If we are talking about a debt that can be cleared in 6 months then it's small, it's either someone who got caught by surprise, or someone who has caught themselves very early.

Go with the 0% card, The repayments are flexible, and the rate can't be beaten. Credit Cards used wisely are great, take it from a reformed abuser.

-Rd
 
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missie25

Guest
I applied for a bank of ireland advantage card to transfer my o/d balances and credit card balance on to this card.
The card is 2.9% on balance transfers for the year. I think this better than taking a loan out at 8.9%. I estimate that I will have the loan paid off in 6 months time.

I know it 's silly to ask but how do I go about transferring my balance? Is it acceptable to use a credit card as a loan facility because in essence that is what I will be doing!
 
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rainyday

Guest
I know it 's silly to ask but how do I go about transferring my balance?
They will probably send you out a balance transfer form with your new card. If not, just give them a ring.

Put a note in your diary for five months out from the date of receipt of the new card. If you haven't cleared the amount by then, make sure you make some other arrangement - as the interest charges from the sixth month onwards will be punative.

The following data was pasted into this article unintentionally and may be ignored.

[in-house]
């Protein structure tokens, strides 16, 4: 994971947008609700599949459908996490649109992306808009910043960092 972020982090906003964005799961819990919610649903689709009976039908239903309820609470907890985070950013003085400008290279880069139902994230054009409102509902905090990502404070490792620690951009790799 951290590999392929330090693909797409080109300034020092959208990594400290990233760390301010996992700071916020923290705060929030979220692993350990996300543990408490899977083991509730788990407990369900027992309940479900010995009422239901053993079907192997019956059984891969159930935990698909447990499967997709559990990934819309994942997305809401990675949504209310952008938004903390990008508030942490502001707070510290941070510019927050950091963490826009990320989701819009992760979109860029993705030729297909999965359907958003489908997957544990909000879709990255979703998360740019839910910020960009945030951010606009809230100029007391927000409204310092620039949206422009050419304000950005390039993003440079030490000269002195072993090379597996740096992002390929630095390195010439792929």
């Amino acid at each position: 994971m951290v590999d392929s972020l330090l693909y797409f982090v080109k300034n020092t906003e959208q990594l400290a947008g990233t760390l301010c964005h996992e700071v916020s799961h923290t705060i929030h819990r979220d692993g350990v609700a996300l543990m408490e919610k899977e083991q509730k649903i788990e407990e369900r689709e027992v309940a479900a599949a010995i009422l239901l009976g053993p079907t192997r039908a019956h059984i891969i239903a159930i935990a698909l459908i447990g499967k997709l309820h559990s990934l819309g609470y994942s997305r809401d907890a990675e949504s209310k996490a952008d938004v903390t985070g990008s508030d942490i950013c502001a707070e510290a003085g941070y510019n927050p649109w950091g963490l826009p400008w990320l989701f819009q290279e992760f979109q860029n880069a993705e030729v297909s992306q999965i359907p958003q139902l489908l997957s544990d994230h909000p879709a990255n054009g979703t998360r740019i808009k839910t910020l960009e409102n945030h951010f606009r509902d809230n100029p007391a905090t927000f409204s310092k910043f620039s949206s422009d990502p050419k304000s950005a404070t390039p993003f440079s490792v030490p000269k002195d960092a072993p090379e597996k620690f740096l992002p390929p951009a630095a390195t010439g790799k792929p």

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Skinflint

Guest
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Bear in mind (as reiterated by Niall Brady in yesterday's Tribune) that many of these 0% or low rate credit card balance transfer offers only charge 0% on the transferred balance but normal rates (up to c. 20% APR) on purchase AND all repayments are credited against any outstanding balance (e.g. the transferred balance) thus meaning that any new transactions effectively automatically attract penal interest charges!
 
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shoegirl

Guest
Credit card transfers

Beware of transferring credit cards, they hugely increase your risk of ending up in debt unless you maintain the same credit limit and close the original card.

If you speak to many consumer debt expert they will all tell you that this is a dangerous move towards a serious debt problem.

My trick is to place the card in a bowl of water, stick it in the freezer, and stop spending. Thats the only way to clear a credit card debt. A reduction of a couple of percent translate into quite a small saving, one that will be offset if you continue to use the original card and/or a second card with bigger limit.